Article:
Satisfying Your Sweet Tooth the ZooFit Way

I’ve been on the fence about how to present this seemingly delicate subject matter, and the most comfortable platform is obviously writing on my blog where only a small limited number of people will actually see it to dispute or argue with me. For some reason, the topic of sugar versus honey is very touchy. It’s not really controversial on the environmental side (although, wouldn’t you know, my research into the subject matter shows there are some shady things going on with honey that I’ll talk about in a little bit). But open your mouth about an opinion on honey or sugar in the fitness realm, and you best have ALL your facts straight, because there are definitely strong opinions and harsh criticisms for both sugary substances.

My stance on sugar is to try to cut as much of it out as possible. Unless it’s totally vegan day, I try not to eat any sugar whatsoever. Most of the time, I use honey to sweeten my tea or yogurt, or when cooking meals (okay, I also use maple syrup, dates, and bananas, but this isn’t a blog about those food items, it’s about honey, so bear with me).

Let me interject myself by saying, yes, honey is a simple carbohydrate, and is 55% fructose.  It’s sugar, folks, plain and simple. When consumed in excess, just like sugar, it can lead to an array of health issues such as diabetes, obesity, and even heart problems.  One could argue, if you are going to advocate consuming a sugary substance, why should it be honey? Why not support the vegan option of cane sugar?  And that is what the rest of this blog is ultimately about- why I choose honey as my sweetener over other options.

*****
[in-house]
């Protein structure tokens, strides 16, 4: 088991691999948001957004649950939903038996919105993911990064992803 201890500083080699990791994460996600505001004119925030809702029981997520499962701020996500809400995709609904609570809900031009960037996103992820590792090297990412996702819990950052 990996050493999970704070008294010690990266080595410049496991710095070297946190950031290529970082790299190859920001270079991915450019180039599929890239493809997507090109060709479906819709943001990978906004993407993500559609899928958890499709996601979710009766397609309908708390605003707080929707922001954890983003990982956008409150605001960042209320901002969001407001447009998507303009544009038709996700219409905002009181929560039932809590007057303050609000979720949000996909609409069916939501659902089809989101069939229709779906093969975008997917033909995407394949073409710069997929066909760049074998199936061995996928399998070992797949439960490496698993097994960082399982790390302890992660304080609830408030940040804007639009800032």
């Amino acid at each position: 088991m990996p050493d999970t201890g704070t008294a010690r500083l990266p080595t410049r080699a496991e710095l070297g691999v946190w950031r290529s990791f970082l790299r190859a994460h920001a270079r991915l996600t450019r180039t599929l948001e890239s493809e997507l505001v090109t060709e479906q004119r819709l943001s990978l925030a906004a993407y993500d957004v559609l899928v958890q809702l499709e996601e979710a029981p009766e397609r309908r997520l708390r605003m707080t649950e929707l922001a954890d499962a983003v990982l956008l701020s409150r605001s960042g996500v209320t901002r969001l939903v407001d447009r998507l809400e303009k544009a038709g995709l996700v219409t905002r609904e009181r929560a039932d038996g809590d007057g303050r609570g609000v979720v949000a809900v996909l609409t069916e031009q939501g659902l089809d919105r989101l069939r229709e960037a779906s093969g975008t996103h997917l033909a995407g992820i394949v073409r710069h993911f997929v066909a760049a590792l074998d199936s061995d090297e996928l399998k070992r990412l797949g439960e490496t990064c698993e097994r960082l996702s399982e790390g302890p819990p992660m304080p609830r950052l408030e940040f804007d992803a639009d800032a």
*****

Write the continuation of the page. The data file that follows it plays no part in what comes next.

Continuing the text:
When I talk about honey, I am referring to the real deal- not the sugary sticky substance that is called honey found in mainstream supermarkets. Those cute little bears don’t really contain honey. Unless it’s raw, local, and organic, your purchase of honey is probably nothing but a highly processed honey-flavored corn syrup. As you can imagine, this honey does absolutely nothing for you but add calories to your diet. It’s not healthy. It’s not sustainable. It’s not natural. It’s not organic. It probably contains GMOs. It’s not helping the environment. Sometimes I think this is the honey anti-sugar advocates are thinking of when they deny anyone consuming the sweetener. If so, I don’t blame them. This stuff is absolute crap- for you and for the planet. It tastes damn good. I’ll give them that. They tricked me for years with their cutesy bear holding wildflowers. Not anymore. I go for the real stuff. Sure, it’s more expensive, but the benefits outweigh any criticism. 

Honey is sweeter and more dense than sugar. This attribute may also explain why advocates to cut all sugar are so adamant against it. Often when people substitute honey for sugar, they are doing it ounce for ounce. That is completely unnecessary, and does negate the healthier properties honey can offer. Honey has more calories per serving than sugar. Basically, you use a lot less honey to achieve the same level of sweetness. Using less honey allows one to satisfy their sweet tooth, reap the benefits of honey, and maintain a healthier diet than by using sugar.